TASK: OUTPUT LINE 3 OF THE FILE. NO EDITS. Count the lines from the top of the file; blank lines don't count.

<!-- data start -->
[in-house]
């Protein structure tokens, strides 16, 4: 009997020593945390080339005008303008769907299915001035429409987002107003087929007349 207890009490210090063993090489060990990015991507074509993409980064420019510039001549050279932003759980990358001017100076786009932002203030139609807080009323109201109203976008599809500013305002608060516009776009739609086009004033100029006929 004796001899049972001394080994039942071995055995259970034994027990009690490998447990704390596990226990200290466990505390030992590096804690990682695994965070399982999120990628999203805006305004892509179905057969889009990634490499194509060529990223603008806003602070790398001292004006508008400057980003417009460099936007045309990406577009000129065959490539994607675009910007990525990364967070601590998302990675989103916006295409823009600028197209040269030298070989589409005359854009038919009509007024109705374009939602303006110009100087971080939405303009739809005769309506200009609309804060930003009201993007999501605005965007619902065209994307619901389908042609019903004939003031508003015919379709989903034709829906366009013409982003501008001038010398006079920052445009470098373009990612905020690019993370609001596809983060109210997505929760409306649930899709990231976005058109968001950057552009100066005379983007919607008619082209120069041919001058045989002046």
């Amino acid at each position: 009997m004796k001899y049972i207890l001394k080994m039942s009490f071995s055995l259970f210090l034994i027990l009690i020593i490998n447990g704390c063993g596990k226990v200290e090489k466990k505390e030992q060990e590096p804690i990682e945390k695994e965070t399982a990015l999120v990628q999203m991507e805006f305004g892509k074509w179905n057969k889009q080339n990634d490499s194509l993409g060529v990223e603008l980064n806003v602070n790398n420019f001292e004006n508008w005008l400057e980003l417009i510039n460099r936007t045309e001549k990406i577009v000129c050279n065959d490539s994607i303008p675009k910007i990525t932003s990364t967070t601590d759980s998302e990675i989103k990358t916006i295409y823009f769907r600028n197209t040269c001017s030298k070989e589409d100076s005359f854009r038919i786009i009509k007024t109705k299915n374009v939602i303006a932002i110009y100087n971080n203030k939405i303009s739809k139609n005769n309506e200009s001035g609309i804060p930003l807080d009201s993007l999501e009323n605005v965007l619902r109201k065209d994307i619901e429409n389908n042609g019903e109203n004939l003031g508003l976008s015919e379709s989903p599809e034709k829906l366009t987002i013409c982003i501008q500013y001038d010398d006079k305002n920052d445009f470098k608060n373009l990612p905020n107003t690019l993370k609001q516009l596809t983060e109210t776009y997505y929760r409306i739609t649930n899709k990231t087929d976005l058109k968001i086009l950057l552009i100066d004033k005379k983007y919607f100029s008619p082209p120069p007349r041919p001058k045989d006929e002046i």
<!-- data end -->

């Amino acid at each position: 009997m004796k001899y049972i207890l001394k080994m039942s009490f071995s055995l259970f210090l034994i027990l009690i020593i490998n447990g704390c063993g596990k226990v200290e090489k466990k505390e030992q060990e590096p804690i990682e945390k695994e965070t399982a990015l999120v990628q999203m991507e805006f305004g892509k074509w179905n057969k889009q080339n990634d490499s194509l993409g060529v990223e603008l980064n806003v602070n790398n420019f001292e004006n508008w005008l400057e980003l417009i510039n460099r936007t045309e001549k990406i577009v000129c050279n065959d490539s994607i303008p675009k910007i990525t932003s990364t967070t601590d759980s998302e990675i989103k990358t916006i295409y823009f769907r600028n197209t040269c001017s030298k070989e589409d100076s005359f854009r038919i786009i009509k007024t109705k299915n374009v939602i303006a932002i110009y100087n971080n203030k939405i303009s739809k139609n005769n309506e200009s001035g609309i804060p930003l807080d009201s993007l999501e009323n605005v965007l619902r109201k065209d994307i619901e429409n389908n042609g019903e109203n004939l003031g508003l976008s015919e379709s989903p599809e034709k829906l366009t987002i013409c982003i501008q500013y001038d010398d006079k305002n920052d445009f470098k608060n373009l990612p905020n107003t690019l993370k609001q516009l596809t983060e109210t776009y997505y929760r409306i739609t649930n899709k990231t087929d976005l058109k968001i086009l950057l552009i100066d004033k005379k983007y919607f100029s008619p082209p120069p007349r041919p001058k045989d006929e002046i």